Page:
How Do You Feel Sad About Something You Never Saw? (Bilvavi)

Rav Itamar Schwartz, the author of the Bilvavi Mishkan Evneh

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How Do You Feel Sad About Something You Never Saw?

Our avodah during the Nine Days involves certain actions we do, which eventually lead up to the day of Tisha B’Av – the very climax of our pain. There are outer actions we have to do according to halachah, but there is also an inner work to be done.

It is hard for us to imagine what it was like when we had a Beis HaMikdash. It is very far from our mind to comprehend, and it is hard as well even to imagine it. We are thus very far from feeling the pain of the destruction. How can we feel pain over something which we never saw, something which we can’t even really imagine?

The avodah we have during the Nine Days is about feeling the pain [over the loss of the Beis HaMikdash and what we used to have, before we were placed into exile]. Pain involves our deep emotions. Thus, we need to try to awaken ourselves to cry about what happened during these days. But it is very difficult for many people to do so. People read the stories and the history of what happened during those times, yet it is still very hard for people to actually feel pain and to cry over the tragic period of our history.

We need to find a way to open ourselves up, so that we can feel the depth of the pain of the destruction. We will try here, with the help of Hashem, to draw these matters closer to our hearts, so we can come to feel the pain that we are supposed to feel; to feel how the Shechinah is in exile.

The Superficial Way To Feel Pain

There are two ways how a person can try to draw himself close to mourning over the destruction. One of them is not that effective, while the other way is more effective.

One way (mentioned above) is for a person to awaken himself, in a superficial manner, to get inspired. This can be done by reading the statements of Chazal about the destruction. For most people, however, this doesn’t work, because it is hard to actually feel the pain of the destruction just by reading about the tragedies that went on. A person reads on and on about the many tragedies that Chazal say took place, yet he still doesn’t feel that it has to do with him, and it doesn’t get him to cry.

The Inner Way To Awaken Pain Over the Destruction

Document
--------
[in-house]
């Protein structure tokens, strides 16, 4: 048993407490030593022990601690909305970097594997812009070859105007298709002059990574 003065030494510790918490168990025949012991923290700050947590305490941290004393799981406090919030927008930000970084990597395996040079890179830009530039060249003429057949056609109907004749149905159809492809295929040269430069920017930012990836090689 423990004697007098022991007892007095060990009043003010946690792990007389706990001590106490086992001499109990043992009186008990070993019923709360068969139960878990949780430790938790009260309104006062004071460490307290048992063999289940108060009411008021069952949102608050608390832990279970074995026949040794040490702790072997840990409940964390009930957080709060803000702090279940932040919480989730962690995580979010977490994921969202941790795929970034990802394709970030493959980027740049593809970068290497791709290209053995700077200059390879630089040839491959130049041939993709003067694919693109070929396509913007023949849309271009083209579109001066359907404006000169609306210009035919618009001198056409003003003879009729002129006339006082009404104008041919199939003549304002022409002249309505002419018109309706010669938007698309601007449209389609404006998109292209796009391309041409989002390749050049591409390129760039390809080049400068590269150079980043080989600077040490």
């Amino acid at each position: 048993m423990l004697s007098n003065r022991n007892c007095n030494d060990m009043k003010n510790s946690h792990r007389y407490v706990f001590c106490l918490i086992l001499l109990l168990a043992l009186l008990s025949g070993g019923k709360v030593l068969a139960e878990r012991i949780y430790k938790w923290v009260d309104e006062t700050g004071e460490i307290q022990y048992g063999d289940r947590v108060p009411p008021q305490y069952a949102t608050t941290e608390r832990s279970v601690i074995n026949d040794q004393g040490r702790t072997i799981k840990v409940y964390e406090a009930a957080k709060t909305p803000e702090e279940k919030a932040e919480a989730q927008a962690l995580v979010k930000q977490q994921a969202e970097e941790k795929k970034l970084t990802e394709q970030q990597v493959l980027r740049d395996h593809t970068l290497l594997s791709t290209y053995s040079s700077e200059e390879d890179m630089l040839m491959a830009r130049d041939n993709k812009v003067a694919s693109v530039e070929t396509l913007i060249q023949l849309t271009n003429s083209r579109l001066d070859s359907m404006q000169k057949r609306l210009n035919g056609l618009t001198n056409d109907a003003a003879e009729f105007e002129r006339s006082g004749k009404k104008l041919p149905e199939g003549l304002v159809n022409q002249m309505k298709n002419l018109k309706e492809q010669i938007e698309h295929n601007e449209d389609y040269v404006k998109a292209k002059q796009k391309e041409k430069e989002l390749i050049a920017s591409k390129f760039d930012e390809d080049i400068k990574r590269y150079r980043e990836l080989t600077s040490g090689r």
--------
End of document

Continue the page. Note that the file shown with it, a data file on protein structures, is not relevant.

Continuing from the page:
An alternative way, which is the way that will help us, is to awaken from within ourselves an internal kind of crying. Then we will be able to actually cry on our outside as well.

This is not accomplished through the usual inspiration that comes from outside of ourselves. We will explain.

All the maalos (qualities) which the soul can attain – such as yiras shomayim (fear of Heaven), kedushah (holiness), taharah (purity), etc. – are all desires of our soul to gain more and more levels in ruchniyus (spirituality). This is the universal desire of the Jewish people: to grow in our ruchniyus. But we must understand that inspiration alone will not suffice in order to accomplish this.

When the Beis Hamikdash was around, there was the Shechinah (Hashem’s revealed Presence), and this enabled people to reach very high levels in their ruchniyus. The great spiritual light that existed then affected all people, even the simplest Jew. The Vilna Gaon writes that we have no comprehension of even the simplest Jew of those times.

If anyone thinks about this – not just intellectually, but as an internalization – he would really see what we are missing today. The desires that we have to grow in ruchniyus, and the frustrations that we each have in trying to grow, would not have existed had we lived in the times of the Beis Hamikdash! It was so much easier to serve Hashem then! If we think about this and what this means for us, we would realize the true depth of the destruction.

All of our frustrations, and all of our various failures, are all a result of exile. Because we don’t have the Shechinah, it is so much harder for us to serve Hashem. We have yearnings to serve Hashem, we really want to grow in Torah and mitzvos, and in all areas of our ruchniyus – but we have so much frustration in trying to succeed. This is all because we don’t have the Shechinah.

If this doesn’t bother a person, that’s a different problem altogether. We are talking about someone who does realize it’s a problem. If a person realizes what he’s missing, he should go deeper into this reflection and what it means: If I would have the Beis Hamikdash in my life, I wouldn’t have so many problems in my ruchniyus.

If a person thinks about this, he will be able to awaken the pain that he is supposed to have over the destruction. There is a lot to think about here: how far we are in our ruchniyus. How far we are from Torah, from Tefillah, from Ahavas Yisrael, from shemiras einayim, from taharah…and from all other areas we need to be better at.